Excerpts from A Mormon Story
July 8, 2012
Stephen Stone, RA President

RenewAmerica has special reason to encourage objective examination of the LDS church.

For over a decade, the work of RenewAmerica has been intrusively interfered with by the church, causing serious damage to that work and those involved in it, including the Stone family and national pro-life advocate Alan Keyes.

Even now, the church continues its interference with RA and its leaders and refuses to stop.

In support of these claims, we herewith present three chapters excerpted from A Mormon Story by Stephen Stone. More excerpts will follow in upcoming installments of our series.

'God wants you to quit working for Alan Keyes'
In August 2000, the Stone family's Mormon bishop told Stephen Stone, a national staffer for the Alan Keyes organization, that "God wants you and your family to quit working for Alan Keyes."

The reason the bishop gave was that the Keyes organization wasn't "paying the family enough" — when in reality the organization had been compensating the Stones for months well beyond what they had ever been paid from any other source of employment, including Stephen's previous work for LDS church-owned Brigham Young University, and when in fact the Keyes organization had also asked the Stones to remain permanently with the organization, making the family's opportunity long-term.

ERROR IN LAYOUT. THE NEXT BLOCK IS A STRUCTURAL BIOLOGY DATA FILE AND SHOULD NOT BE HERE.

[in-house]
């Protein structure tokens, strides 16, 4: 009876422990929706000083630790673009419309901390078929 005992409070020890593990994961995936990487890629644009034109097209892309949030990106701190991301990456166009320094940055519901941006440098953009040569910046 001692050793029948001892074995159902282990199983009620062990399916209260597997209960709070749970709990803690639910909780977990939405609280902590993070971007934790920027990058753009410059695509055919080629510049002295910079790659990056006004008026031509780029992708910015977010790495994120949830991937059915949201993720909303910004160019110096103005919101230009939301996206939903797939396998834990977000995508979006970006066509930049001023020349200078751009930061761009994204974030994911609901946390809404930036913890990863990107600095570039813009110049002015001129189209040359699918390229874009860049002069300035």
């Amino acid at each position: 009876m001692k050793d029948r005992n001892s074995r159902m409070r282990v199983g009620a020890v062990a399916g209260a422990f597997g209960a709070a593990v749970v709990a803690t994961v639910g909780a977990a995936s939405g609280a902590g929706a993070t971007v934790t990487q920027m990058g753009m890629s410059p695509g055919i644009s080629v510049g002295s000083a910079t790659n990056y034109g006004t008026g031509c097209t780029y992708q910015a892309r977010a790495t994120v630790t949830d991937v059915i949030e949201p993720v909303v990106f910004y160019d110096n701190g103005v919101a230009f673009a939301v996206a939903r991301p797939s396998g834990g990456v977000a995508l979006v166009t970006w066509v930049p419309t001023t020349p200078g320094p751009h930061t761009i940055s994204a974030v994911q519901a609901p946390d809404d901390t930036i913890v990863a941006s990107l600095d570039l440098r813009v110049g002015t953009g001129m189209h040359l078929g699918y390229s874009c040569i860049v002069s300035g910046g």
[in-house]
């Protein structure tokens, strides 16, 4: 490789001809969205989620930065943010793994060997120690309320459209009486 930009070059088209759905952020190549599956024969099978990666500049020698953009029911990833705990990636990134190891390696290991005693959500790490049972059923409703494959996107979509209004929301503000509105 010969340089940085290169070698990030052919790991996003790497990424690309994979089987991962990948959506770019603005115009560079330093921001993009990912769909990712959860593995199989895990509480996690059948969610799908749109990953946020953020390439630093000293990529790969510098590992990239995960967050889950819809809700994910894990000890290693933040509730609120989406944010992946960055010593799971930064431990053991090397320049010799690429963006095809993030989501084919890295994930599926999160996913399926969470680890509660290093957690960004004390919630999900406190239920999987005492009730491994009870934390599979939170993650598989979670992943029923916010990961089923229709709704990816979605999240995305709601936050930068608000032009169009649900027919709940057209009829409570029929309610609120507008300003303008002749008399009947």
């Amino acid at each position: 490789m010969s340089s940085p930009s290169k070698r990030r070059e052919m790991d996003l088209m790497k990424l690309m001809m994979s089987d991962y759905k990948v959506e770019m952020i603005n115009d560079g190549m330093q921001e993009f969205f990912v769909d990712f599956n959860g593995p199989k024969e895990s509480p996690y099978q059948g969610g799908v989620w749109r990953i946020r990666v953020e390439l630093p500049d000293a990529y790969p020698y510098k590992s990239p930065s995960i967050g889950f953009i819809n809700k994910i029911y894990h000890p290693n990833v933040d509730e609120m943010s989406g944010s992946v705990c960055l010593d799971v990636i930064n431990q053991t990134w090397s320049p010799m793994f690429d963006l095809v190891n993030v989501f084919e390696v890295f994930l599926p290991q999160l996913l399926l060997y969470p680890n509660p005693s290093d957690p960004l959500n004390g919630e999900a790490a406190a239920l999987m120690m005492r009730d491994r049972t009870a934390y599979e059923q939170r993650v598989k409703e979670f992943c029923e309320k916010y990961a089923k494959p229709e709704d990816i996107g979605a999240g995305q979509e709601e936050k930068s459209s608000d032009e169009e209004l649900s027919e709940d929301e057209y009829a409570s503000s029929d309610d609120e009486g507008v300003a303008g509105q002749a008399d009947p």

So the reason the bishop gave — insufficient compensation — was clearly contrived, as was his claim that "God" was behind the bishop's demand.

The real reason likely stemmed from the bishop's inordinate desire to control the Stones, something he revealed on many prior occasions by his abusive treatment of the family — the direct result of aggressive lobbying by an antagonistic member of the congregation who wanted Stephen punished for his canon-based view of church doctrine, and who worked closely with the bishop to bring about Stephen's eventual censure.

At least, that's the most plausible explanation, in addition to the fact the bishop was a public school teacher who — like previous bishops — disliked the Stones' homeschooling efforts, as well as their refusal to conform to many customary (but not official) church norms.

The only other plausible explanation was that the bishop didn't like Alan Keyes — an outspoken pro-life advocate who happens to be black (bear in mind the church's well-known history of discrimination against blacks until a policy change 22 years earlier). The bishop's possible bigotry is not necessarily an unfair assumption, no matter any likely denial by the bishop.